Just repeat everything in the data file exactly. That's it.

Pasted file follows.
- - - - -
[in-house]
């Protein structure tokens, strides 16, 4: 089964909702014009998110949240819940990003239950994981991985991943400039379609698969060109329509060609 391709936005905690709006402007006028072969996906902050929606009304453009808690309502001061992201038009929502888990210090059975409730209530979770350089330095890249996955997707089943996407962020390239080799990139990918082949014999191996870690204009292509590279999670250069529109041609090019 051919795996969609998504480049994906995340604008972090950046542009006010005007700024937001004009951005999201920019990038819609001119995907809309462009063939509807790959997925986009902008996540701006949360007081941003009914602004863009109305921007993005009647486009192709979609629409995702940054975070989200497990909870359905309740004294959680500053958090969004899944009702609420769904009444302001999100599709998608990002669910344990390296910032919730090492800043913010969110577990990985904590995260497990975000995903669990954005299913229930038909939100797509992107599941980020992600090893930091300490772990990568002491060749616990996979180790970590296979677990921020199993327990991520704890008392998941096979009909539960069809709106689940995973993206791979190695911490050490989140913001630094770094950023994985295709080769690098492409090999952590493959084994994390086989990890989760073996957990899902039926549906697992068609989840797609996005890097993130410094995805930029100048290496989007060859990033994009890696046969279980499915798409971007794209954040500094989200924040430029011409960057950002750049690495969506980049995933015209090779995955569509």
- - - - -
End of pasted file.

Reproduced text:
[in-house]
């Protein structure tokens, strides 16, 4: 089964909702014009998110949240819940990003239950994981991985991943400039379609698969060109329509060609 391709936005905690709006402007006028072969996906902050929606009304453009808690309502001061992201038009929502888990210090059975409730209530979770350089330095890249996955997707089943996407962020390239080799990139990918082949014999191996870690204009292509590279999670250069529109041609090019 051919795996969609998504480049994906995340604008972090950046542009006010005007700024937001004009951005999201920019990038819609001119995907809309462009063939509807790959997925986009902008996540701006949360007081941003009914602004863009109305921007993005009647486009192709979609629409995702940054975070989200497990909870359905309740004294959680500053958090969004899944009702609420769904009444302001999100599709998608990002669910344990390296910032919730090492800043913010969110577990990985904590995260497990975000995903669990954005299913229930038909939100797509992107599941980020992600090893930091300490772990990568002491060749616990996979180790970590296979677990921020199993327990991520704890008392998941096979009909539960069809709106689940995973993206791979190695911490050490989140913001630094770094950023994985295709080769690098492409090999952590493959084994994390086989990890989760073996957990899902039926549906697992068609989840797609996005890097993130410094995805930029100048290496989007060859990033994009890696046969279980499915798409971007794209954040500094989200924040430029011409960057950002750049690495969506980049995933015209090779995955569509």